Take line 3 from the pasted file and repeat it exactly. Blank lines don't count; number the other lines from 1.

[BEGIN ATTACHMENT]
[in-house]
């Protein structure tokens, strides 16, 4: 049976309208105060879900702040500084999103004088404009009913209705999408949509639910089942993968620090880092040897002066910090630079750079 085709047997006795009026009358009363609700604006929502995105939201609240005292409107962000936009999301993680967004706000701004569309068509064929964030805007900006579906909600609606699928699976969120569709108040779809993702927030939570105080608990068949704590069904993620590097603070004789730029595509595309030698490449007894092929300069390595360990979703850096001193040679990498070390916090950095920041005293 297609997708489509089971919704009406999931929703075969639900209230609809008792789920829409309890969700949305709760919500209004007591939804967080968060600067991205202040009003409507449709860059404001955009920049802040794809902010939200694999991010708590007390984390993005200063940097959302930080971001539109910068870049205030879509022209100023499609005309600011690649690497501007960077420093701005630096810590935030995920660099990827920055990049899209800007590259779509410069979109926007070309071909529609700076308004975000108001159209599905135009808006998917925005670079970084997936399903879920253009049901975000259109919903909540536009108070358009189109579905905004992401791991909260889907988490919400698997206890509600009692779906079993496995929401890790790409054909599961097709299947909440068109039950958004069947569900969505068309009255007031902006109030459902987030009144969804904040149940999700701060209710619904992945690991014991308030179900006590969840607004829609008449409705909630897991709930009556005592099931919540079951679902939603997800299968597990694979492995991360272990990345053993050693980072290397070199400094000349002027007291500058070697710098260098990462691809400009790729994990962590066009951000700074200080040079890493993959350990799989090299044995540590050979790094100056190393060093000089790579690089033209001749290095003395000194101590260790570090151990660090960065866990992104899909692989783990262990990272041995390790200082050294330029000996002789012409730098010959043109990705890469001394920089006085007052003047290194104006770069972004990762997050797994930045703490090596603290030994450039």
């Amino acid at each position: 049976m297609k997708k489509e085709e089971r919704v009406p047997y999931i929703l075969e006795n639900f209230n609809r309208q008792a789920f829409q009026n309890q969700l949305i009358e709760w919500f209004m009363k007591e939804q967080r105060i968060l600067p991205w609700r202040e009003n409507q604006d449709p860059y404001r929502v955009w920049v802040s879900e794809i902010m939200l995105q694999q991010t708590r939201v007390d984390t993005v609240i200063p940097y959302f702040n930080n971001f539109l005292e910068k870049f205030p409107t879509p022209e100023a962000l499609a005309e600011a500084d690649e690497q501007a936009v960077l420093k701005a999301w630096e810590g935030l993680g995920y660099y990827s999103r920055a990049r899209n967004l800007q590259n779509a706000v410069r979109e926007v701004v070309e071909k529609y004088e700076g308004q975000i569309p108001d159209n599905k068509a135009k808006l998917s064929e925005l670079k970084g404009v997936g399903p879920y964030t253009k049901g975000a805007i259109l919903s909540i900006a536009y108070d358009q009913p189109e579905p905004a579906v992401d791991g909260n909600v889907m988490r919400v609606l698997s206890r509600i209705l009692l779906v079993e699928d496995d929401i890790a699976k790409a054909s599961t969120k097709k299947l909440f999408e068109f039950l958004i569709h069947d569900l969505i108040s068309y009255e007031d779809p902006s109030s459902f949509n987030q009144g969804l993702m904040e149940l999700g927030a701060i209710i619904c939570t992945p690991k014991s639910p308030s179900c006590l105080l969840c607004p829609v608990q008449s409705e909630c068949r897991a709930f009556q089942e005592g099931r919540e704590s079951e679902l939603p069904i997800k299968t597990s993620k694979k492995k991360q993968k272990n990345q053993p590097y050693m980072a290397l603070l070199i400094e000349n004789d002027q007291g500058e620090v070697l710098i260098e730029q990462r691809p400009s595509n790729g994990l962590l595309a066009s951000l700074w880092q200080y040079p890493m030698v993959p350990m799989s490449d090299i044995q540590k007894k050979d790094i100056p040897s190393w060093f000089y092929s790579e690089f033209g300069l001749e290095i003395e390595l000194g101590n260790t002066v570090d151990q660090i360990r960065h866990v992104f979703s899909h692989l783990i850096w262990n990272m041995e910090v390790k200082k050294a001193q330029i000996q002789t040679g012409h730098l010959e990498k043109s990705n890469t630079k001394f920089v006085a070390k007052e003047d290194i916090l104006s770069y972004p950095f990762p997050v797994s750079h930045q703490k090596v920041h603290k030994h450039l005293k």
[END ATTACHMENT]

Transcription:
């Amino acid at each position: 049976m297609k997708k489509e085709e089971r919704v009406p047997y999931i929703l075969e006795n639900f209230n609809r309208q008792a789920f829409q009026n309890q969700l949305i009358e709760w919500f209004m009363k007591e939804q967080r105060i968060l600067p991205w609700r202040e009003n409507q604006d449709p860059y404001r929502v955009w920049v802040s879900e794809i902010m939200l995105q694999q991010t708590r939201v007390d984390t993005v609240i200063p940097y959302f702040n930080n971001f539109l005292e910068k870049f205030p409107t879509p022209e100023a962000l499609a005309e600011a500084d690649e690497q501007a936009v960077l420093k701005a999301w630096e810590g935030l993680g995920y660099y990827s999103r920055a990049r899209n967004l800007q590259n779509a706000v410069r979109e926007v701004v070309e071909k529609y004088e700076g308004q975000i569309p108001d159209n599905k068509a135009k808006l998917s064929e925005l670079k970084g404009v997936g399903p879920y964030t253009k049901g975000a805007i259109l919903s909540i900006a536009y108070d358009q009913p189109e579905p905004a579906v992401d791991g909260n909600v889907m988490r919400v609606l698997s206890r509600i209705l009692l779906v079993e699928d496995d929401i890790a699976k790409a054909s599961t969120k097709k299947l909440f999408e068109f039950l958004i569709h069947d569900l969505i108040s068309y009255e007031d779809p902006s109030s459902f949509n987030q009144g969804l993702m904040e149940l999700g927030a701060i209710i619904c939570t992945p690991k014991s639910p308030s179900c006590l105080l969840c607004p829609v608990q008449s409705e909630c068949r897991a709930f009556q089942e005592g099931r919540e704590s079951e679902l939603p069904i997800k299968t597990s993620k694979k492995k991360q993968k272990n990345q053993p590097y050693m980072a290397l603070l070199i400094e000349n004789d002027q007291g500058e620090v070697l710098i260098e730029q990462r691809p400009s595509n790729g994990l962590l595309a066009s951000l700074w880092q200080y040079p890493m030698v993959p350990m799989s490449d090299i044995q540590k007894k050979d790094i100056p040897s190393w060093f000089y092929s790579e690089f033209g300069l001749e290095i003395e390595l000194g101590n260790t002066v570090d151990q660090i360990r960065h866990v992104f979703s899909h692989l783990i850096w262990n990272m041995e910090v390790k200082k050294a001193q330029i000996q002789t040679g012409h730098l010959e990498k043109s990705n890469t630079k001394f920089v006085a070390k007052e003047d290194i916090l104006s770069y972004p950095f990762p997050v797994s750079h930045q703490k090596v920041h603290k030994h450039l005293k």